Complainant also owns numerous trademark registrations for its MAPQUEST.COM mark, including U.S. Registration Nos. 2523221 and 2523220, and Australian Reg. No. 793156.


The disputed domain name is confusingly similar and nearly identical to Complainant’s MAPQUEST and MAPQUEST.COM marks. 


            Respondent registered and uses the <> domain name for the bad faith purpose of profiting from the goodwill Complainant has created in its MAPQUEST brand and mark by confusing and misleading unknowing consumers to Respondent’s commercial Web site which provides links to third party sites that compete with the business of Complainant and its MAPQUEST service. 


            Respondent is not licensed or otherwise authorized to register or use domain names that are confusingly similar or nearly identical to the MAPQUEST marks.


Respondent has no rights to or legitimate interests in respect to the <> domain name. 


Respondent registered the disputed domain name in bad faith and with actual knowledge of Complainant’s MAPQUEST marks and services. 


B. Respondent

Respondent alleges, among other things, that:


Respondent did not register or use the subject domain name in bad faith.


Respondent further recites as follows: “Respondent has no desire to retain the Domain Name … [and] … Respondent desires to transfer the Domain Name to Complainant.”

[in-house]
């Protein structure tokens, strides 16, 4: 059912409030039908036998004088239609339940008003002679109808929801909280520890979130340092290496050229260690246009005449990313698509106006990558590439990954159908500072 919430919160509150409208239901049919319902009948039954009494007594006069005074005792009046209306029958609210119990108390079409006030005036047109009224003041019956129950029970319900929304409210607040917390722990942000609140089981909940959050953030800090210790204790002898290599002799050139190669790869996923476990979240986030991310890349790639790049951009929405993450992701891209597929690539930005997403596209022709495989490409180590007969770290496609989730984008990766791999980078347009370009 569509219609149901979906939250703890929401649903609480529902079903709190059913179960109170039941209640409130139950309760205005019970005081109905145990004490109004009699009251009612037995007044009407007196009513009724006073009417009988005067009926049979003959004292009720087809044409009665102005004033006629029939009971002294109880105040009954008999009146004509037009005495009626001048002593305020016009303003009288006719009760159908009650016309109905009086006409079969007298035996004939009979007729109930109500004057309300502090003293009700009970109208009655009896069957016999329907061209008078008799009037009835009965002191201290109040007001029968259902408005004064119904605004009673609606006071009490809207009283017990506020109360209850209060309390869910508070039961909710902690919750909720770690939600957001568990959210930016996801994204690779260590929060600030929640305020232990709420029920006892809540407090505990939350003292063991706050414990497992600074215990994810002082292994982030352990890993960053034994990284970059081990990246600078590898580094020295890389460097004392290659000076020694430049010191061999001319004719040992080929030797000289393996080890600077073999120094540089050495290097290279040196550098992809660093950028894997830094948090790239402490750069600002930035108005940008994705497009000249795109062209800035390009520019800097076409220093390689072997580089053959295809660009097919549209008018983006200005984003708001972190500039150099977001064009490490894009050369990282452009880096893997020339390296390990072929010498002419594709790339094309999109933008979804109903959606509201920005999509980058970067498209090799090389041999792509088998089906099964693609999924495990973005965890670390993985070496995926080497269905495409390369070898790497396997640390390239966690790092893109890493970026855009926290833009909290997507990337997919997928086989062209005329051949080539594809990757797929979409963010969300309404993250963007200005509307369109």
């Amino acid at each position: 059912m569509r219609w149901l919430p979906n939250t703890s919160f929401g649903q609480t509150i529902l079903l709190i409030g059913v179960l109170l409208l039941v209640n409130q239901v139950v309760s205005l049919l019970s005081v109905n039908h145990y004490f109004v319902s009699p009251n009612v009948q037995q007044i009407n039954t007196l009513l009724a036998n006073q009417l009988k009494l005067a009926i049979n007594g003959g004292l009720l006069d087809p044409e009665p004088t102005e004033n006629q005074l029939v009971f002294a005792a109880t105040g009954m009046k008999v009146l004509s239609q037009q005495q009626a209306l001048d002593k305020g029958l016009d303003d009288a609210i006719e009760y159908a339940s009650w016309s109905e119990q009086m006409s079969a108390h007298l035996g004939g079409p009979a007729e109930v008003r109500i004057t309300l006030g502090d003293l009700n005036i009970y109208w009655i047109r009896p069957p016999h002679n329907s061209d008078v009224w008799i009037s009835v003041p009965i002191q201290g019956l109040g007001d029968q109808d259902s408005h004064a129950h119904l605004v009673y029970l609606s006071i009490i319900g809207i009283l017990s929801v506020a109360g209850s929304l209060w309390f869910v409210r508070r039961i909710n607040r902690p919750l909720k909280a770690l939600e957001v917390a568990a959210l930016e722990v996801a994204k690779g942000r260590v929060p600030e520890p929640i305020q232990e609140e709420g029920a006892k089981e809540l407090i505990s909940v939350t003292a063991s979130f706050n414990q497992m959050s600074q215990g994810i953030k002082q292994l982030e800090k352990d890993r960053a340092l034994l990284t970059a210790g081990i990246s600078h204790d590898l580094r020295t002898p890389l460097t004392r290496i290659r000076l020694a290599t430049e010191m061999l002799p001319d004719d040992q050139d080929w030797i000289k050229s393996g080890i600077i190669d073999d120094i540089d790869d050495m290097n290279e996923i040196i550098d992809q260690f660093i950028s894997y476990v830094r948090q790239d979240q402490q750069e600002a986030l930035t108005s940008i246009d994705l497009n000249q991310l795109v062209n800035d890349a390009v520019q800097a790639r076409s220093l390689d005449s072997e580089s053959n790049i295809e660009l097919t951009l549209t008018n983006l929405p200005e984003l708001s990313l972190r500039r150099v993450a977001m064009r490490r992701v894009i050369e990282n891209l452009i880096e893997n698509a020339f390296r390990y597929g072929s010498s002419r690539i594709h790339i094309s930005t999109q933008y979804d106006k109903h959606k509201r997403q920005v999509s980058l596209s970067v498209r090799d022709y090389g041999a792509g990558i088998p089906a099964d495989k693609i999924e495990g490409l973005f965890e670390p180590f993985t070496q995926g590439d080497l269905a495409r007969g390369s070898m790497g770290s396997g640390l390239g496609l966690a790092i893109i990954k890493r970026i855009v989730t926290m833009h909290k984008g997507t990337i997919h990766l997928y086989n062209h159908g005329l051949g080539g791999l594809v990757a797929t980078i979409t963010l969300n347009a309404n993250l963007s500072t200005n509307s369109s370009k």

Respondent’s Response was not received by the National Arbitration Forum as a complete FAX copy prior to the Response deadline established under the Policy. Thus the Response is not in full compliance with ICANN Rule 5, which subjects Respondent to treatment as a defaulting party.  See Six Continents Hotels, Inc. v. Nowak, D2003-0022 (WIPO Mar. 4, 2003) (holding that a respondent’s failure to submit a hard copy of a response and its failure to include with it any evidence to support a finding in its favor placed that respondent in default of the Policy’s requirements, permitting a panel to draw all appropriate inferences stated in the initiating complaint). However, the Panel may, in its discretion, choose to accept and consider such a Response for whatever value it may have.  See J.W. Spear & Sons PLC v. Fun League Mgmt., FA 180628 (Nat. Arb. Forum Oct. 17, 2003) (finding that, where a respondent timely submitted a response electronically, but failed to submit a hard copy of the response timely, “[t]he Panel is of the view that given the technical nature of the breach and the need to resolve the real dispute between the parties that this submission should be allowed and given due weight”).  In light of all of the circumstances here presented, the Panel elects to accept the Response as filed, and, in the interests of justice, to give it full consideration as if it had been filed compliantly.